But though the app has made a name for itself as the latest Silicon Valley darling — the year-old startup was recently valued at $1 billion — it’s much more than just tech bros talking at each other.
The app bills itself as “drop-in audio chat.” The idea is similar to the chat rooms of the early internet. But instead of instant messaging, it’s real-time audio. Any user can start a “room” that others can join. Each room has moderators, speakers and listeners. Moderators control who gets speaking privileges, though listeners can “raise their hand” to ask to speak.
The concept is fairly straightforward, but the dynamics of each room varies wildly depending on who is in control and how many people are listening. Rooms can have just a couple of people or a few thousand, and can last a few minutes or several hours. Everything is live — conversations aren’t saved or viewable after the fact — and people are free to jump from room to room.
When Clubhouse launched last year, it was known primarily as a place for Silicon Valley venture capitalists and tech industry elites. But the app has grown considerably over the last year. Though it’s still in beta and requires an invite to join, it’s gotten a bit less exclusive. It currently has 2 million users, according to a recent statement from the company, which plans to open the app to anyone who wants to join “soon.” (They’re also working on an Android version of the app.)
As the app has grown, so has its users’ creativity. In addition to the usual Q&As, interviews and other “talk show” style rooms, Clubhouse has played host to book clubs and professional networking events. There are rooms dedicated to dating, comedy and music.
Some rooms are decidedly NSFW, like the “moan rooms” where people take turns… moaning. Others are more wholesome, like late-night lullaby rooms. Many of the more creative uses of the app has been driven by Black users, who, in the words of CNBC “are saving Clubhouse from becoming a drab hangout for tech bros.” Several weeks before Musk joined Clubhouse, it was a group of Black actors and producers who made headlines after they staged a live production of The Lion King in a Clubhouse room.
Whether your niche is screenwriting or neuroscience or astrology, chances are you can find people talking about it on Clubhouse. You’re also likely to discover conversations you may never have expected. One club I follow has created a kind of impromptu radio station for chill downtempo beats meant to help you concentrate while you work. I also recently discovered a “game show” where listeners change their profile photo to a picture of their fridge and the speakers give them ideas on what to make for dinner.
The main limitation is that you have to join live, since conversations aren’t saved and there’s no way to listen after the fact (though clips do occasionally wind up on Twitter.) That, combined with the fact that it’s still invitation-only, has allowed Clubhouse to capitalize on users’ FOMO — a well-worn tactic of Silicon Valley upstarts, who have used long waiting lists to drum up hype.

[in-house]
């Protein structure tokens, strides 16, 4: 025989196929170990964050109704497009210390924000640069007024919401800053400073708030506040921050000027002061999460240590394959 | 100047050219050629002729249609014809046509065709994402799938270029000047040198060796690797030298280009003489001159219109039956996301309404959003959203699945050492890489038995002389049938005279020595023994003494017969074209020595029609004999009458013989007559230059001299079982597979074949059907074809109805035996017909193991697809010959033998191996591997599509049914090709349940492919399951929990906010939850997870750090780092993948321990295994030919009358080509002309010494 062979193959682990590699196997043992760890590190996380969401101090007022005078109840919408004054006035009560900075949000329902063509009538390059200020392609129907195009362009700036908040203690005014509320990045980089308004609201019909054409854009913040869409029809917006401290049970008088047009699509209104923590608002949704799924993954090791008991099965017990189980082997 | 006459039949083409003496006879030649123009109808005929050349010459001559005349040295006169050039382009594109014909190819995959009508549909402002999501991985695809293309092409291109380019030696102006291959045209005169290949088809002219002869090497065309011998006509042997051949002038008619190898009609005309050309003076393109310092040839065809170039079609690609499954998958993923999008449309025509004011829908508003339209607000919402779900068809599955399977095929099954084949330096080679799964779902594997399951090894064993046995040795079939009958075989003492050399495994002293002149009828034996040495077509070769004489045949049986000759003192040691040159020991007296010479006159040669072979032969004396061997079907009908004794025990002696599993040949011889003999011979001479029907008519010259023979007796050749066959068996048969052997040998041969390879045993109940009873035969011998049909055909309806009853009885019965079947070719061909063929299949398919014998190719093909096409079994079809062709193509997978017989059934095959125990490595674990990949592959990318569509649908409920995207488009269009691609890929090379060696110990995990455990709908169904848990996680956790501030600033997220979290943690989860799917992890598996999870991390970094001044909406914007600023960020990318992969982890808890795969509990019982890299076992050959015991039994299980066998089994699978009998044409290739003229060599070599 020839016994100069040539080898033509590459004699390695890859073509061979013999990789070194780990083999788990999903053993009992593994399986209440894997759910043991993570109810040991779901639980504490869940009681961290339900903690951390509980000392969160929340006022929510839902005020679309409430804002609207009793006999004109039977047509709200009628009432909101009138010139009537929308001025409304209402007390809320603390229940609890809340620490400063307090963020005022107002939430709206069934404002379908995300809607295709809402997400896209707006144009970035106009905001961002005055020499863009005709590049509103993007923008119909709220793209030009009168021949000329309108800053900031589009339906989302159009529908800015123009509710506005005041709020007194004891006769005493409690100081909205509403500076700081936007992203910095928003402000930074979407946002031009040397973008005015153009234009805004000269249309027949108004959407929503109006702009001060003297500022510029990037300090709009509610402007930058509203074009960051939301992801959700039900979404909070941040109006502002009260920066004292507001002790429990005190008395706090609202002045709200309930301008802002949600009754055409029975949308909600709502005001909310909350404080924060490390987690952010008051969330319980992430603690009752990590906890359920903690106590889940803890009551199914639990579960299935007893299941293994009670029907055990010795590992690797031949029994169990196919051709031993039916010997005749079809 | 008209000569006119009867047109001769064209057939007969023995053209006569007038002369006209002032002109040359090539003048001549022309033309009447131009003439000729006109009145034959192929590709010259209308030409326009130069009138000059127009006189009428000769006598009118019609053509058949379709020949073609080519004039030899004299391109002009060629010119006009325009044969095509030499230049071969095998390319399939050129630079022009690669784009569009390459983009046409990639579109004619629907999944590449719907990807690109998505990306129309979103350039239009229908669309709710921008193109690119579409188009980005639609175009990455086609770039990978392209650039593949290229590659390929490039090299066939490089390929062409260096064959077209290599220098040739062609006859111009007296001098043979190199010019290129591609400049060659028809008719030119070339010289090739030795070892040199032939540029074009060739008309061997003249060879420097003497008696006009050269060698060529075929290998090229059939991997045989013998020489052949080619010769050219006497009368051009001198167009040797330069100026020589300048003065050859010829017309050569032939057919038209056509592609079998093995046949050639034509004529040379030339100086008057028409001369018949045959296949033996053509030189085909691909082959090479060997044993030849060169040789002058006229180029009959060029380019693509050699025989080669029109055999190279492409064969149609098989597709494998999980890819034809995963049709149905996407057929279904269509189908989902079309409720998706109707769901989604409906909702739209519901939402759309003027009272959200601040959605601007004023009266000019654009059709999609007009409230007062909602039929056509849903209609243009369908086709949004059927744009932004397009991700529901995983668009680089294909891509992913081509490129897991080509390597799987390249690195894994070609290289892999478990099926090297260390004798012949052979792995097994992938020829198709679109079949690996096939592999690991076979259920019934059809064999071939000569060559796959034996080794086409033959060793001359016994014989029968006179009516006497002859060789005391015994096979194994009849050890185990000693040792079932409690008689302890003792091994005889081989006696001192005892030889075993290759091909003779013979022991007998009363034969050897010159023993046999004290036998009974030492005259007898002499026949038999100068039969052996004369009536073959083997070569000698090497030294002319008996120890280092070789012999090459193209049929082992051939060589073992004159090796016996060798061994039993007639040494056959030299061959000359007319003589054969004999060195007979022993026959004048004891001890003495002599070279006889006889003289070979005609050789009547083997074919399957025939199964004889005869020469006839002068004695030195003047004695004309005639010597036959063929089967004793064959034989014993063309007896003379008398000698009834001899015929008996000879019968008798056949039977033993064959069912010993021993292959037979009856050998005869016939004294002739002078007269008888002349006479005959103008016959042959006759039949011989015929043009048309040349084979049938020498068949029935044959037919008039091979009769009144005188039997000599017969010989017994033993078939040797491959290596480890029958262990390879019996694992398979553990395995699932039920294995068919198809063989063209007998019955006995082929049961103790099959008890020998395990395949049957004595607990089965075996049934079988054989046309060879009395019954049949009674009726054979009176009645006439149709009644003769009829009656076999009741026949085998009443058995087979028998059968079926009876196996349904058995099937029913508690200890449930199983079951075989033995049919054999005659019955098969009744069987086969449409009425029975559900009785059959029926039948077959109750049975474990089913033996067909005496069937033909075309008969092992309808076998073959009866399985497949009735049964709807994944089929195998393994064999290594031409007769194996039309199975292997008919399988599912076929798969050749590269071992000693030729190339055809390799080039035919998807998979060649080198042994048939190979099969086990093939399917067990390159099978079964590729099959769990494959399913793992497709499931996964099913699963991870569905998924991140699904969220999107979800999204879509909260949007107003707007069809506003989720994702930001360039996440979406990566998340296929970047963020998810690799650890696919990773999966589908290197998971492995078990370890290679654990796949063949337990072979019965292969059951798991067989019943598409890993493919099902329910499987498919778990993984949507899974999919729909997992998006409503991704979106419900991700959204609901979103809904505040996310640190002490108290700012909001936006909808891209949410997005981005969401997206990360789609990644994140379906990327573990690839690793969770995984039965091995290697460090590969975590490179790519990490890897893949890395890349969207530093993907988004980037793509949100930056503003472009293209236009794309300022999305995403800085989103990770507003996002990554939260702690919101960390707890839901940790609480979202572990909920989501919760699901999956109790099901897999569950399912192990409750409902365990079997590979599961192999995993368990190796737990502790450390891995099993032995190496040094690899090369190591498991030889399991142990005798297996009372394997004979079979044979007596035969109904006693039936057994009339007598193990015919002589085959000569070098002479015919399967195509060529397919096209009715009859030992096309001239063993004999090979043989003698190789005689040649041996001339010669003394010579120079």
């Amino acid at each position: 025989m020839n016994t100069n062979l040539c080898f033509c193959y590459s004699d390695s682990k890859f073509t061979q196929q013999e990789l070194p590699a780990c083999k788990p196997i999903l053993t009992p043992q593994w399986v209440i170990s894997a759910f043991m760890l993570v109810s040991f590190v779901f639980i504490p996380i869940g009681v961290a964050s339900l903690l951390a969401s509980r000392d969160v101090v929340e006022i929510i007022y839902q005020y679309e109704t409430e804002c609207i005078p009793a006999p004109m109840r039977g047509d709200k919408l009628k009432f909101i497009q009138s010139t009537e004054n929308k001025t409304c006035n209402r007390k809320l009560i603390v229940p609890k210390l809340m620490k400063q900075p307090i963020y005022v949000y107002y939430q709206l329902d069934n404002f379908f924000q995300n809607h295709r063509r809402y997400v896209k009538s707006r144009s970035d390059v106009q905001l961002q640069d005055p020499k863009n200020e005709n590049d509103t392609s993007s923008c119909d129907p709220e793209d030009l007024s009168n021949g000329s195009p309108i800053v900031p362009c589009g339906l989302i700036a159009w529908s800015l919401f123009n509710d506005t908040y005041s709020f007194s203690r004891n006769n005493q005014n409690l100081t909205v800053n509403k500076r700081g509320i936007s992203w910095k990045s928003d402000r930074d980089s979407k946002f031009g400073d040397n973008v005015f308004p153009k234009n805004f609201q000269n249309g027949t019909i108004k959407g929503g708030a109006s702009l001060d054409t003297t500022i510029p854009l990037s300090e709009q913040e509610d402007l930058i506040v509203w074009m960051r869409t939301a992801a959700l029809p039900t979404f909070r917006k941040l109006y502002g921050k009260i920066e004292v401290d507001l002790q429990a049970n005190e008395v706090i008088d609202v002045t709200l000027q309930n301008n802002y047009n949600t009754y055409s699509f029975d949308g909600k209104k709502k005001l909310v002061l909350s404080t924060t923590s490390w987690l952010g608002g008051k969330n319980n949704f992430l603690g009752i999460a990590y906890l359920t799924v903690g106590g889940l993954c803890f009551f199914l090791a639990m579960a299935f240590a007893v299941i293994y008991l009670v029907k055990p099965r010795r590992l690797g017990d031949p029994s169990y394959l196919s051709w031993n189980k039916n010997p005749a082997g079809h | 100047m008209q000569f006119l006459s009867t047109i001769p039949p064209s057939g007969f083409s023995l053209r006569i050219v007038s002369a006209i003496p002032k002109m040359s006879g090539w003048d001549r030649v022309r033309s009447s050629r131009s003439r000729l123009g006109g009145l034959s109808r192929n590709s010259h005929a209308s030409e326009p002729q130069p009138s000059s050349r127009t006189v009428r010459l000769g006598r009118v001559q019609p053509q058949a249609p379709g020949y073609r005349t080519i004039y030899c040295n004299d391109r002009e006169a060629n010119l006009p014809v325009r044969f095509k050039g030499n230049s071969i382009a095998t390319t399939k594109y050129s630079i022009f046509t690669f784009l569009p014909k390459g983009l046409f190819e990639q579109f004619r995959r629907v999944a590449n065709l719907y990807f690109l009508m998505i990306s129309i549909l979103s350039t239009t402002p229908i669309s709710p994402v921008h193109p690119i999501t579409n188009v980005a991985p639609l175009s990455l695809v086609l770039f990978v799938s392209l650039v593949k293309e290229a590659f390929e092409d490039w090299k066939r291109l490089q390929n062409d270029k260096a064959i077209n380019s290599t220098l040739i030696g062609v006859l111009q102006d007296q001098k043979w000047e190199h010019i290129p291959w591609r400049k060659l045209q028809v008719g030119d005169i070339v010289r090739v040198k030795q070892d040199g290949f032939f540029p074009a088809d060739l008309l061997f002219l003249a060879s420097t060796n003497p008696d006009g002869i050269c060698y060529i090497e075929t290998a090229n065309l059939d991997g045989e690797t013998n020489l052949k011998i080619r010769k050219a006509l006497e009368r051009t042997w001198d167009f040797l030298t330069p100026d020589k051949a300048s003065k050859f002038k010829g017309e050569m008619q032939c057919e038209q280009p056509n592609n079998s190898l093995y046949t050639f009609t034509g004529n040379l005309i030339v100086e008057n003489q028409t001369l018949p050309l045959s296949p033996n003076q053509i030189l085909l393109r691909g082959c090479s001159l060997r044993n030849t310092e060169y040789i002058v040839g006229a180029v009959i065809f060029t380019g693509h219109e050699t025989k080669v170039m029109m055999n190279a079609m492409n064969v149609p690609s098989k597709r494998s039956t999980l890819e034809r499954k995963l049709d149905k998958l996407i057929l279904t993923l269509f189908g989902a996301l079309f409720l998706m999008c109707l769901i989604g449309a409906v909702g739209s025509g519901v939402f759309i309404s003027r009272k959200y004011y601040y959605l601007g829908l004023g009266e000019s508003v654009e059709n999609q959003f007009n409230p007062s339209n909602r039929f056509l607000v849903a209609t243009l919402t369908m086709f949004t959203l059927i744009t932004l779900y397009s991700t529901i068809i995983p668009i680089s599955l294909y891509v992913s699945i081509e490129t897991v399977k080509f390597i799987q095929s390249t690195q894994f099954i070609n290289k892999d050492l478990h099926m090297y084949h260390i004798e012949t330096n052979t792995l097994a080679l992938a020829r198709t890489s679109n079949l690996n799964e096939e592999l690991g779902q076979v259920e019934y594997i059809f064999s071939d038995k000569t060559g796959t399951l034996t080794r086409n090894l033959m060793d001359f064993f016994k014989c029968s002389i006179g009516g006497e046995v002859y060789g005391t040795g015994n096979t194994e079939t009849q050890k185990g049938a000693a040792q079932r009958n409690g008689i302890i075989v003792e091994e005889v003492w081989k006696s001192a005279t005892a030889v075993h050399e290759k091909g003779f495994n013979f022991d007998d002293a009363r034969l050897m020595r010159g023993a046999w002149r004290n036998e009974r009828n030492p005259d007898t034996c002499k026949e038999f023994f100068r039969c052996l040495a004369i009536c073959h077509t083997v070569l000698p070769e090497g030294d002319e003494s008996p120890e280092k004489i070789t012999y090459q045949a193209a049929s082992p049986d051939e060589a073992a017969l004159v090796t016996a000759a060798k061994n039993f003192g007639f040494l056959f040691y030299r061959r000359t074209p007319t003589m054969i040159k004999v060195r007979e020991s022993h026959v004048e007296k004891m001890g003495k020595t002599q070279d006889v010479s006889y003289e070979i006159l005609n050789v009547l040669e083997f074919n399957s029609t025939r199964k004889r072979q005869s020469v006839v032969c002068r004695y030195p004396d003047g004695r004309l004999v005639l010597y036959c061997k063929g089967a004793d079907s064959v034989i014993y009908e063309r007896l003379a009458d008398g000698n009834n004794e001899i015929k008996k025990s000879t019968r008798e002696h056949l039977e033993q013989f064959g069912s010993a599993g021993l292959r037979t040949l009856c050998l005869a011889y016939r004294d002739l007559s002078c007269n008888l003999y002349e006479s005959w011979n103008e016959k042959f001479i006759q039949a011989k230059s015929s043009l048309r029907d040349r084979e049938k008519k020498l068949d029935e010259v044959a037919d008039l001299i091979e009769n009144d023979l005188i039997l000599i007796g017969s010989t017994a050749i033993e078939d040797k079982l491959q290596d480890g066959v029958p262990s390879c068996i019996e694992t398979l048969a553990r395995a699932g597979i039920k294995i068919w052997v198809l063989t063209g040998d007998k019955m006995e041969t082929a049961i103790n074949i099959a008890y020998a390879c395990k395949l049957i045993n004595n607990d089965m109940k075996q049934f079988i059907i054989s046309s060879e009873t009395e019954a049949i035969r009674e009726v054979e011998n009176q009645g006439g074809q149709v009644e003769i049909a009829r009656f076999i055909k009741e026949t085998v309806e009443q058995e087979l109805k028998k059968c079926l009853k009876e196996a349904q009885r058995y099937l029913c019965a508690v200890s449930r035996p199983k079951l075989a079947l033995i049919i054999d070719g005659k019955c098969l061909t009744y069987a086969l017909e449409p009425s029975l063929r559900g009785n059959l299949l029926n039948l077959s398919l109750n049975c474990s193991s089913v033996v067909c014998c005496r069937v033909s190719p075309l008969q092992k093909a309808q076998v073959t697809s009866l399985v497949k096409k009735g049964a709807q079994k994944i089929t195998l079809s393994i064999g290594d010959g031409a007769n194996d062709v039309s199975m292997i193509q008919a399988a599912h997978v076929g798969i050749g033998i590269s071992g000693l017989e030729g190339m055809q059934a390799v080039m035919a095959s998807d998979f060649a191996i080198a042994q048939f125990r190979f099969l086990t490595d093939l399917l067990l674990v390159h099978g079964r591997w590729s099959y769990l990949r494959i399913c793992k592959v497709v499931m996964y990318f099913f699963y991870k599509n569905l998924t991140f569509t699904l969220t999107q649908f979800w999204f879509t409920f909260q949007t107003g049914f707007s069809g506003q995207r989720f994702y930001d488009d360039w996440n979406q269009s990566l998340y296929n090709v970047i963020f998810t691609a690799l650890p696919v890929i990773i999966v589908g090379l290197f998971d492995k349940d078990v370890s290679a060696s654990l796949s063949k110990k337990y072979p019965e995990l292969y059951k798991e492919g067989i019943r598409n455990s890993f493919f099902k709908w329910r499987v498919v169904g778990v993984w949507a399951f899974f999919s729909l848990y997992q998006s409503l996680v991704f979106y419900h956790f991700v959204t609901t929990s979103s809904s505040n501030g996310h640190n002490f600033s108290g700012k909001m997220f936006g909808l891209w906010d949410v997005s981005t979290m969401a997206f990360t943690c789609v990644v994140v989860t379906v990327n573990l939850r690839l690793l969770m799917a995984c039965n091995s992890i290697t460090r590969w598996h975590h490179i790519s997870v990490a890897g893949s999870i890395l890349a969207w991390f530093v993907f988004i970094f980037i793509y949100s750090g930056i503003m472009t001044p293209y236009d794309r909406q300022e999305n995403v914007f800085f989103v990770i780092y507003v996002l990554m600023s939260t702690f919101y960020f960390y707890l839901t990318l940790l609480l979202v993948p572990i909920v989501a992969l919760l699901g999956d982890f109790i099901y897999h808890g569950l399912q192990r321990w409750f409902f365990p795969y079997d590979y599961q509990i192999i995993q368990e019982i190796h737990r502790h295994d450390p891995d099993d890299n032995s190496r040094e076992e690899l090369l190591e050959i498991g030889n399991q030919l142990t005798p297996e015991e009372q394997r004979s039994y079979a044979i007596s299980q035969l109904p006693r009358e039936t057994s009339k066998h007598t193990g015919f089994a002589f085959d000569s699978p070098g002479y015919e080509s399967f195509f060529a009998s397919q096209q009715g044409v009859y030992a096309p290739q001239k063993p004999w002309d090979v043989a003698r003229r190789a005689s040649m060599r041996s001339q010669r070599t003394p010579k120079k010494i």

— Zie Otto (@ZieNYC) December 27, 2020
It’s also helped Clubhouse be uniquely suited for this particular moment, when a global pandemic has left many people feeling socially isolated. For those Clubhouse users, the app has become not just another social network, but one of the few ways to actually meet and interact with new people.
At the same time, the app isn’t without controversy. Real-time conversations aren’t easy to police, and Clubhouse has dealt with bullying, harassment and anti-Semitism on its platform. The company faced early criticism for essentially having no content moderation policies or even basic safety features like blocking or the ability to report harassment. (The app has since added blocking and reporting tools, along with detailed community guidelines.)
There are also questions about the app’s staying power. The hype will, eventually, die down. And when the bulk of its users are no longer housebound and social distancing restrictions have been lifted, it’s unclear whether the app will have the same appeal. It’s also not entirely obvious how a platform exclusively focused on live audio makes any money. Its founders have said they want to experiment with features like tipping and ticketing “to allow creators to get paid directly,” but these features will rely on a steady audience willing to pay.
The startup is also facing competition from Twitter, which is working on a similar product with a new feature called Spaces. Twitter is much earlier on with Spaces. The feature is only available to a small group of beta users, and has yet to generate even close to the level of hype Clubhouse has. But Twitter could eventually have the upper hand, as Spaces users may have an easier time finding an audience since the feature is integrated directly into Twitter. Especially if people like Musk, who has more than 45 million Twitter followers (compared with just over 200,000 on Clubhouse), end up using the feature.
For now though, Clubhouse doesn’t have any real competition in the audio space. And its success in courting celebrities and social media influencers will likely continue to ensure the app has plenty more viral moments (though Musk has yet to make another appearance on the app). The real test will be whether it can keep up the momentum once it loses the allure of exclusivity.